According to ATTOM Data Solutions’ Q3 2022 U.S. Foreclosure Market Report, “there were a total of 92,634 U.S. properties with foreclosure filings — default notices, scheduled auctions or bank repossessions — up 3 percent from the previous quarter and 104 percent from a year ago.”
Despite the latest increase, foreclosures have yet to reach their pre-pandemic levels. “Foreclosure starts, while rising since the end of the government’s foreclosure moratorium, still lag behind pre-pandemic levels,” said Rick Sharga, executive vice president of market intelligence for ATTOM. “Foreclosure activity is reflecting other aspects of the economy, as unemployment rates continue to be historically low, and mortgage delinquency rates are lower than they were before the COVID-19 outbreak.”
The Wisconsin real estate market, as a whole, has fared well with regard to distressed inventory. With 905 foreclosure filings in the third quarter, Wisconsin ranked in the top 10 states with the fewest foreclosure starts. Foreclosures in Wisconsin in the third quarter were up 14.3% year-over-year. The increase in distressed homes has had an impact on the Madison real estate market, but not a drastic one. According to RealtyTrac, Madison is only home to about 11 foreclosures.
Madison Median Home Prices
The median home price in the Madison real estate market is $370,890. Today’s home value is reflective of more than a decade’s worth of appreciation. This time ten years ago the median home value in Madison bottomed out during the Great Recession around $214,009. Since that time, real estate in Madison has appreciated for ten consecutive years, to the tune of 73.3%. For some perspective, the median home value in the United States is $357,810 and appreciated as much as 89.1% over the last decade.
While real estate in Madison has appreciated for more than ten years in a row, the fastest rate of price growth took place throughout the pandemic. Since the first quarter of 2020, real estate in Madison has increased an average of 30.0%. The United States real estate market, on the other hand, increased 41.1% over the same period of time.
Moving forward, the Madison housing market is expected to continue appreciating—albeit at a slower pace than residents have grown accustomed to. In the last year, local homes increased an average of 10.7% because of supply and demand constraints. However, sellers are starting to lose some of their power over the market because of the Fed’s interest rate hikes. Due to less demand, the median home value is only expected to increase a modest 0.7%.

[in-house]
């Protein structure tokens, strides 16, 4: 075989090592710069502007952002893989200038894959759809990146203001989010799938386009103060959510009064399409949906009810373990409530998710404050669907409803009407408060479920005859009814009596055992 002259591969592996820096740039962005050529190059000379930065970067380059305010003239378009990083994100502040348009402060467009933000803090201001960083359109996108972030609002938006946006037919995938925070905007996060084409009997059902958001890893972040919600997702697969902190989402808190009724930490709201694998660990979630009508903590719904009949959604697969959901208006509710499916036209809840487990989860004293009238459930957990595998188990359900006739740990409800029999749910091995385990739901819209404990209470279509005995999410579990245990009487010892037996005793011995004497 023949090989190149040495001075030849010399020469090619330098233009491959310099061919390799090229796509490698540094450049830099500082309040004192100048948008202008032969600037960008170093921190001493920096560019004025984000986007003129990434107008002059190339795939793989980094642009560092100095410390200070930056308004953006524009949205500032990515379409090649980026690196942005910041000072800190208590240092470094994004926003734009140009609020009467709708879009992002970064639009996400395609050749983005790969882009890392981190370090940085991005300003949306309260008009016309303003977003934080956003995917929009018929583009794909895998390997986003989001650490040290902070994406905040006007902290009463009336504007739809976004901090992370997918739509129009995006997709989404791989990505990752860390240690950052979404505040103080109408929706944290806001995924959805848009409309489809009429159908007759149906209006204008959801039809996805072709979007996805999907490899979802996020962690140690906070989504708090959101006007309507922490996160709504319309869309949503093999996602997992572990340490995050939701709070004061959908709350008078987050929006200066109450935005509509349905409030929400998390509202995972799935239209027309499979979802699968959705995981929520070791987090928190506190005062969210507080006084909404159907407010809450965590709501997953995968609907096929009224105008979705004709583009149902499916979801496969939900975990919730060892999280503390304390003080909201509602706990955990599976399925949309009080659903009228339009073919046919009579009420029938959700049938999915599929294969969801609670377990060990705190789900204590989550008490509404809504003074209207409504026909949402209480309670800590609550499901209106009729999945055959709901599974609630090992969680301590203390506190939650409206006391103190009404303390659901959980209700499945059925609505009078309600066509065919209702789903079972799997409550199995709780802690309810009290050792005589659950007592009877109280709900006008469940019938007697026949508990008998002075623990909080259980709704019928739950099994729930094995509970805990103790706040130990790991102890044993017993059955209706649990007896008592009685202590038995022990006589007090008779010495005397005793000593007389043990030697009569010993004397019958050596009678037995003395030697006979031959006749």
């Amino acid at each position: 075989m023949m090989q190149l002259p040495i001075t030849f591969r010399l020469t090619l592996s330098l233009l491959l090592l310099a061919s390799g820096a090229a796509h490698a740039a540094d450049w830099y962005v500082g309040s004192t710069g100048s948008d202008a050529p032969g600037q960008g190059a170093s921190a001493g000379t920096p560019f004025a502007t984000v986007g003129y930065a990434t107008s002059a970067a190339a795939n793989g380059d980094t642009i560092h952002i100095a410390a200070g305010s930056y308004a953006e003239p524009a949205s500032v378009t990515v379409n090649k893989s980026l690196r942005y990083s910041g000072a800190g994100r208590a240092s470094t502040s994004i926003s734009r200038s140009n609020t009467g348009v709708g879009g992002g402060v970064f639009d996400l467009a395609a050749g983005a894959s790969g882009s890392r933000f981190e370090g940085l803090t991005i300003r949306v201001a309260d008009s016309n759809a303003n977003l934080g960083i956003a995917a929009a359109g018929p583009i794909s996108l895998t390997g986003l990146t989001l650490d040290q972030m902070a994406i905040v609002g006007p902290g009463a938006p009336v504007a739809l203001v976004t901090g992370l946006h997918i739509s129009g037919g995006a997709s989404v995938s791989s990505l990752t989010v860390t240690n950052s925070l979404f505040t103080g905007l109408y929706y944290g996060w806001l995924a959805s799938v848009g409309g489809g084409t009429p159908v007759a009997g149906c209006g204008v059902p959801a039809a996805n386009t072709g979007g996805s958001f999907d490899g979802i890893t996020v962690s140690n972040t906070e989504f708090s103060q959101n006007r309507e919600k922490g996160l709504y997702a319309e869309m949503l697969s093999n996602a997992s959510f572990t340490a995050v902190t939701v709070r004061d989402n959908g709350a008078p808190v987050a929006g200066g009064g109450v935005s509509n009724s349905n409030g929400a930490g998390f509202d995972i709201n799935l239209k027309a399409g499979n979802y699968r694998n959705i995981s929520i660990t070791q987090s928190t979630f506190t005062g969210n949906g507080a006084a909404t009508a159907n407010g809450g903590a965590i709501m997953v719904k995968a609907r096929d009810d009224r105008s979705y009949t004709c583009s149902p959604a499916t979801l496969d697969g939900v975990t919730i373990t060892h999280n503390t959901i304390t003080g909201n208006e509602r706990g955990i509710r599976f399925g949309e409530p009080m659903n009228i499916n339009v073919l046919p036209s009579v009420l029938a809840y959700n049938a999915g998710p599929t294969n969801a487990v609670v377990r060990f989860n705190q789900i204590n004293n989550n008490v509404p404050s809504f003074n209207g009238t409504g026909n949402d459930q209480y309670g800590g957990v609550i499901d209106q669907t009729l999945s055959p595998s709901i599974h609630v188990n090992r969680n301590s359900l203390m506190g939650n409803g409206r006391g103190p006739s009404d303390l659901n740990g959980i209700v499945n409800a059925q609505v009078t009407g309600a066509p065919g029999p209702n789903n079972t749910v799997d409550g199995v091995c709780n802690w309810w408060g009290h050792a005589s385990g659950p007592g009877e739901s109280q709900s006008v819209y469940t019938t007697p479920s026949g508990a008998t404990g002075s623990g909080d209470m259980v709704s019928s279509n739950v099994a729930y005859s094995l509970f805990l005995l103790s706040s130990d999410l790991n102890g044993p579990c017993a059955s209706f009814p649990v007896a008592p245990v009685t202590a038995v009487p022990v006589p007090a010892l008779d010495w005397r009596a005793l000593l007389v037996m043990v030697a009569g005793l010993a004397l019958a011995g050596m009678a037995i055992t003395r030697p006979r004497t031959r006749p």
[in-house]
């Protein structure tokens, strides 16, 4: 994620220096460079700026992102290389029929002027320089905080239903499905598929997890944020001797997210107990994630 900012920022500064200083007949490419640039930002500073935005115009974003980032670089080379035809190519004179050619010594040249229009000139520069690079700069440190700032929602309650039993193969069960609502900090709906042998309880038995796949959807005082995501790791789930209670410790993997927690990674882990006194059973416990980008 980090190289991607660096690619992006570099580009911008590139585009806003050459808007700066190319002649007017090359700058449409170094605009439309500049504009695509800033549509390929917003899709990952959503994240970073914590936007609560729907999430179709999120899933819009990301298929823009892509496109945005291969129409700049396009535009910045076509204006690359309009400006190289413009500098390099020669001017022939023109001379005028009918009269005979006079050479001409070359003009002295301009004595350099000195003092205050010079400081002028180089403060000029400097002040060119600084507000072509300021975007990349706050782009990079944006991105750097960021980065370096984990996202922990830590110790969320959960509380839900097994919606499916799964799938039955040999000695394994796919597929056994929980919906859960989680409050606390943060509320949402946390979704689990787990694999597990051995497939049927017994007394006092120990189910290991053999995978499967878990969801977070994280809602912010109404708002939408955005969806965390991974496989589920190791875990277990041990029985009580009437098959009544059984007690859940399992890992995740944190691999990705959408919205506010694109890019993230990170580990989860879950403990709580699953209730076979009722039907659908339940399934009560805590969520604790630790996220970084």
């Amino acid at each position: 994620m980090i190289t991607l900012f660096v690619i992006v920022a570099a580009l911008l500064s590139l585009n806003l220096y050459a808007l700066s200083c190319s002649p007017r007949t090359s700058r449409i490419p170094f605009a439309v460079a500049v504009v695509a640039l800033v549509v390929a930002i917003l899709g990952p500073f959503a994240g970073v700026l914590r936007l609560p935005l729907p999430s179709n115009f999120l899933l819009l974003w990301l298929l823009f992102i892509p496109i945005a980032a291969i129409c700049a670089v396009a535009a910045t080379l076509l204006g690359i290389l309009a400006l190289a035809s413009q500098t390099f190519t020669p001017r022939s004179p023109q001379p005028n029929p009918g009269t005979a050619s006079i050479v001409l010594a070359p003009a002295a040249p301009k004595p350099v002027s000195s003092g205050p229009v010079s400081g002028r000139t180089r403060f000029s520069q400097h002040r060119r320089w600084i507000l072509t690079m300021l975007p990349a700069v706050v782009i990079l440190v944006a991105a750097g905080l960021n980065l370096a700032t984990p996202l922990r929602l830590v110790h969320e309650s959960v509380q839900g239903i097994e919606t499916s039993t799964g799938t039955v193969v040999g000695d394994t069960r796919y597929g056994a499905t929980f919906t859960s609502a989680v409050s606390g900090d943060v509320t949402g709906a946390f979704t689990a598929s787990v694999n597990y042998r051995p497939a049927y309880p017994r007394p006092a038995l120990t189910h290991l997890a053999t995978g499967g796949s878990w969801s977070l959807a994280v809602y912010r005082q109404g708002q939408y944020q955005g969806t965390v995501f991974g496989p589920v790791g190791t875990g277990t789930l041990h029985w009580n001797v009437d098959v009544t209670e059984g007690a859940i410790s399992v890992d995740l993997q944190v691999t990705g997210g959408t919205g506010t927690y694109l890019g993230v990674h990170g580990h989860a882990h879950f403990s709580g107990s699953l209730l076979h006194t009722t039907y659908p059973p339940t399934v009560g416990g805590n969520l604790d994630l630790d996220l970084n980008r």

Madison Real Estate Market Forecast 2022 – 2023
Madison real estate market trends have mirrored their national counterparts for at least a decade. Not surprisingly, most Madison real estate market forecasts project a similar trajectory. With the Fed tightening on the national housing market, Madison is expected to face the same headwinds as every other market. As a result, the most likely Madison housing market forecast will look a lot like this:
Home Values Will Rise: The majority of today’s Madison real estate market forecasts will call for continued appreciation. If for nothing else, the same indicators which caused prices to increase in the past are still in place. That said, a slow down in mortgage applications will temper the rate homes appreciate at. Instead of the double-digit increases local homeowners are used to, home values may only increase an average of 0.7% over the next 12 months.
Rents Will Rise: Rents in the Madison housing market are going to follow national trends loosely. As a result, rents may decline due to seasonality, but the lack of affordable housing in the area should increase demand for rentals; that, combined with the University of Wisconsin, will likely push rents higher once spring comes around and people go back to school.
Interest Rates Will Rise: Interest rates have more than doubled year-to-date. Despite the increase, the Fed still has a long way to go to bring inflation back down. The continued fight against inflation will likely lead to more increases in the future.
The Madison real estate market has seen a decline in activity. The Fed’s decision to increase interest rates has simultaneously prevented buyers from buying and sellers from selling. That said, there’s still plenty of pent-up demand to stir up competition. Sellers still have the advantage, which means prices will keep rising, but less activity is signaling a shift in sentiment. Prices will rise for the foreseeable future, but not at the rate residents got used to. As a result, there may be a window of opportunity for Madison real estate investors to take advantage of.